The exclusion order went into effect on April 19. U.S. Customs finally pulled both the HTC One X and EVO 4G LTE for inspection last week. HTC had acknowledged the review, and issued a statement reading in part, “We believe we are in compliance with the ruling and HTC is working closely with customs to secure approval.” Approval apparently has been granted, at least for the EVO 4G LTE device. No word on the status of the HTC One X, but we’ll keep you posted.
Customers will be sent a shipping confirmation email with a tracking number as soon as their devices ship. Check the status of pre-orders on Sprint’s website.
HTC and Sprint aren’t saying when EVO 4G LTE devices will be available in retail stores. Those who snapped up pre-order deals from Amazon or Best Buy will most likely have to wait a few extra days before their handsets are delivered, too.
For all you fellow you gamers have been patiently awaiting Ubisoft’s release of Tom Clancy’s Ghost Recon Commander since it was announced back in April. hold on to your game/console controller … a ready to play Ghost Recon Commander is now available on Facebook.
Unlike its console and PC counterpart game, Ghost Recon: Future Soldier (which is also launching this week), Ghost Recon Commander is not a 3D first person shooter but a 2D version of the series.
Watch the following short debut trailer :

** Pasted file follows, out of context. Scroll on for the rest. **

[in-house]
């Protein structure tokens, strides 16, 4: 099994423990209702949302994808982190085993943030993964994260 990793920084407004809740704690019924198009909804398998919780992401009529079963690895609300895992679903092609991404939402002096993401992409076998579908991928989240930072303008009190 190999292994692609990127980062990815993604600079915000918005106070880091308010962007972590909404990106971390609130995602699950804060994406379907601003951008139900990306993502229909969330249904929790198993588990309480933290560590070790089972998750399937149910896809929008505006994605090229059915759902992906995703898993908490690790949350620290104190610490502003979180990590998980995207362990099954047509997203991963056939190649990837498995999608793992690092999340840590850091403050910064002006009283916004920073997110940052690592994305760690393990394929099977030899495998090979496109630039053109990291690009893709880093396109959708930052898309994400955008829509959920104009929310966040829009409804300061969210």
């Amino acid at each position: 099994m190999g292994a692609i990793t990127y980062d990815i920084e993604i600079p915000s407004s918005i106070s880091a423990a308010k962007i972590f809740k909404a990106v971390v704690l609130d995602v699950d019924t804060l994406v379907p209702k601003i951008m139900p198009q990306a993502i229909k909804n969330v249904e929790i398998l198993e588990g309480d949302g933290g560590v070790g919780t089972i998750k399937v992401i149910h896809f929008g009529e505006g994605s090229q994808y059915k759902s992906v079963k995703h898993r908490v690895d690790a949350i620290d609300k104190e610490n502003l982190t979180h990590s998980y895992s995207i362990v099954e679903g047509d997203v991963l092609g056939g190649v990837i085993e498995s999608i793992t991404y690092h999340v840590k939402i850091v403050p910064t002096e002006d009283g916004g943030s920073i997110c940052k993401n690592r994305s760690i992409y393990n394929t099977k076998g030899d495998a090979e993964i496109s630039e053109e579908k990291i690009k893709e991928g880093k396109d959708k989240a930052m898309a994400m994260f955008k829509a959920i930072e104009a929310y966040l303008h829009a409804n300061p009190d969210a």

Ghost Recon Commander has an overhead viewpoint with social elements like players being given the option to team up with their Facebook friends to form alliances and complete missions. The Facebook game is also integrated with the console game, allowing players to unlock characters, and earn points and currency that can be used in both games.
The Ghost Recon Commander screen features ten “re-playable missions, three difficulty levels and lots of weapons to for carrying out missions. Other features and weapons become available as you progress in the game. Unlocks and other features that are provided in the Facebook environment can be used to unlock features within console and PC versions.
Games aren’t new territory for Facebook. The site is filled with social and casual games like AngryBirds and FarmVille. While Facebook followers have made these games incredibly popular, there haven’t been any titles to attract the hardcore gaming crowd. With the release of Tom Clancy’s Ghost Recon Commander, Ubisoft wants to change that.